Lions: Jim Schwartz contract, Berry arrest

Only a handful of news items from last week merit further discussion Monday as we re-enter the blogosphere. Two involve the Detroit Lions, and we'll start with the most recent development.

It seemed hard to imagine that the Lions would open training camp with a coach entering the final year of his contract, not after the coach -- Jim Schwartz -- brought the team to the playoffs in his third season. So in that sense, it shouldn't be surprising that the sides agreed on a multi-term extension that eliminates any immediate awkwardness and distractions.

But the timing -- negotiations lasted six months -- and secrecy surrounding the agreement leave a few important questions unanswered. Most notably: Was this a short-term fix, to be revisited in the next year or so? Or did Schwartz cash in with a substantial long-term increase in security and salary?

In the video, ESPN's Adam Schefter notes that both sides were "mum" about the details. Terms of coaching contracts can be hard to come by, but eventually they tend to get out unless there is a reason to hide them.

Lions president Tom Lewand told reporters only that the deal was for a "multi-year" contract, but that doesn't mean much from a technical standpoint. Assuming the Lions gave Schwartz a new salary for this season, a "multi-year" contract could simply include the 2012 and 2013 seasons.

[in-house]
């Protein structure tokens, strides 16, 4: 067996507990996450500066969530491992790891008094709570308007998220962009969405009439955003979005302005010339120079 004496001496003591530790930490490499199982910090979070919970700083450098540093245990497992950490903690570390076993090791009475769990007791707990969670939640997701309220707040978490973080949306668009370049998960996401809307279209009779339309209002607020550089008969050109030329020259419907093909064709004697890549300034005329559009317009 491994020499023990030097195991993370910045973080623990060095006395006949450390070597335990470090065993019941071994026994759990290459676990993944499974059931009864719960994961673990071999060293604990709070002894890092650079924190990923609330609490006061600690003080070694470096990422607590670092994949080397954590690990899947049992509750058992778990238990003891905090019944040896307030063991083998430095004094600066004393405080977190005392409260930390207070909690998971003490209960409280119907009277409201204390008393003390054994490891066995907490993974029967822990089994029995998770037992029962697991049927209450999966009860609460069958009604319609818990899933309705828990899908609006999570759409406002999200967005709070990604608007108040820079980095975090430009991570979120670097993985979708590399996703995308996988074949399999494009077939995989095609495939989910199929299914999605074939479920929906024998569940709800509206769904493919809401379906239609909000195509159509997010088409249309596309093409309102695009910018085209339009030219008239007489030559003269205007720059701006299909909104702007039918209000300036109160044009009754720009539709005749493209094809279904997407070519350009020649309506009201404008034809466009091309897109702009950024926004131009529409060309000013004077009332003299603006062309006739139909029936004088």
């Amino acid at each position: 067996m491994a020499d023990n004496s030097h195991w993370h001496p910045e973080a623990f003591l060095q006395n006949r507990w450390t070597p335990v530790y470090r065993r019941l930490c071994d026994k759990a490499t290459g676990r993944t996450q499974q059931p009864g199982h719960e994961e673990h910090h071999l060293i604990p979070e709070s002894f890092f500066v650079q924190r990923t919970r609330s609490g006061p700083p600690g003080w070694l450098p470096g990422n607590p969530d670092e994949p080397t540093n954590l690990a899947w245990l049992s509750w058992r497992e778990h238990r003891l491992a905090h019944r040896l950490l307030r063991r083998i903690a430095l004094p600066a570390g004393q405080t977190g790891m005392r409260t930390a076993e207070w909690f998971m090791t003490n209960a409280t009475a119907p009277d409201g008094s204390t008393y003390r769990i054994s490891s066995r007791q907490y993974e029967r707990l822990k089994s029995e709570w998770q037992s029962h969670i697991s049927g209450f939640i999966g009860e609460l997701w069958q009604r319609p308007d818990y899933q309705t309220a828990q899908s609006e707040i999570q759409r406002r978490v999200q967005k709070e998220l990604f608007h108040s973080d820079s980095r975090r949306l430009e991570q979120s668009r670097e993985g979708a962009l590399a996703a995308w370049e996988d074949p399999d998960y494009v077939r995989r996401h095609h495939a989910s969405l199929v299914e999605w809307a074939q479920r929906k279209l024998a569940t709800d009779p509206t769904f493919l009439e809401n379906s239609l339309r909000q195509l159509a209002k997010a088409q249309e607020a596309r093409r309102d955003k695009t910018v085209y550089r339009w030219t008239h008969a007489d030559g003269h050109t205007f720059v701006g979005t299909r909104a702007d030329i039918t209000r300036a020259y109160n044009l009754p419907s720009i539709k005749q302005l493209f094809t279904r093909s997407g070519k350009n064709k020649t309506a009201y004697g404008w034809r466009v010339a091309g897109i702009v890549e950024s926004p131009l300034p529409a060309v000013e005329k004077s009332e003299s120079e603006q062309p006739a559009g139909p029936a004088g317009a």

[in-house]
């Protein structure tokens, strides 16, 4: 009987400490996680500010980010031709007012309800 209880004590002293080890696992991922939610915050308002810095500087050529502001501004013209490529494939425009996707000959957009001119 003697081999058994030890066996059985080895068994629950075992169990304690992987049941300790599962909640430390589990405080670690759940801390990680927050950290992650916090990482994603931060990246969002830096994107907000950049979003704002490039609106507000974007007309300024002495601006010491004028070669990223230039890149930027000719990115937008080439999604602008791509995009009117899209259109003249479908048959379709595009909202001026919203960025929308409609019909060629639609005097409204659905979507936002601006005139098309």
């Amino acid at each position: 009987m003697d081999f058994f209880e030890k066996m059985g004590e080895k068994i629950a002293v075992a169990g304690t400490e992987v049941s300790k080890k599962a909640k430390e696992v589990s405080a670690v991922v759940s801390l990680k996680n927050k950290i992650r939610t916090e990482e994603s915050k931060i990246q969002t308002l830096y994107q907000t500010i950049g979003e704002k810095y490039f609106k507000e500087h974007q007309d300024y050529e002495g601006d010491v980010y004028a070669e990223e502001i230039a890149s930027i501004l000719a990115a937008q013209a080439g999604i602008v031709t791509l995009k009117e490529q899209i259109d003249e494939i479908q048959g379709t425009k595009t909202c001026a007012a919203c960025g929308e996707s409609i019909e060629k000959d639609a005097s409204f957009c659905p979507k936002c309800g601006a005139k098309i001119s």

That's not a completely crazy possibility, as we discussed last month. It would make sense for Schwartz, whose value would only go up if the Lions have another playoff season. And the Lions would avoid locking themselves into a large payout if things somehow go awry in the next few seasons.

Meanwhile, the Lions promised to have "further comments" regarding the June 23 arrest of cornerback Aaron Berry " when appropriate" but publicized no immediate disciplinary action.

Berry's alleged drunken-driving incident was disturbing on many levels. Among them was the timing, considering five previous legal entanglements Lions players had already found this offseason. But I agree with Terry Foster of the Detroit News, who pointed out the fallacy in demanding the Lions release Berry as a show of strength.

Parting ways with Berry would set a precedent that must be threatened for all subsequent arrests. Otherwise it would lack any real deterrent value. If the Lions release Berry, but don't make clear it will be the consequence for all future trouble, players will fairly infer that he was simply made an example of and that they themselves might not face the same discipline moving forward.

In reality, the Lions couldn't establish such a strict policy. Would they really release any of the young stars that dot their roster if a similar situation arose? Matthew Stafford? Calvin Johnson? Ndamukong Suh? Louis Delmas? I doubt it. Releasing Berry would punish him, but would it scare other players into more careful behavior? That's debatable at best.

There are no easy answers for the Lions here. To me, it goes back to re-evaluating the process that brought these players to the Lions in the first place. Any time an NFL team veers from the league standard, positively or negatively, you wonder whether it is doing something differently from the pack.

What character criteria do the Lions have for their draft picks and their free agent signings? Did they miss warning signs that other teams saw in some players? Were they ignored? Accepted but deemed unimportant?

It's hard to run an NFL team without an occasional arrest. But if the Lions take any action, it should be to ensure their player acquisition process isn't inviting extra and/or avoidable trouble.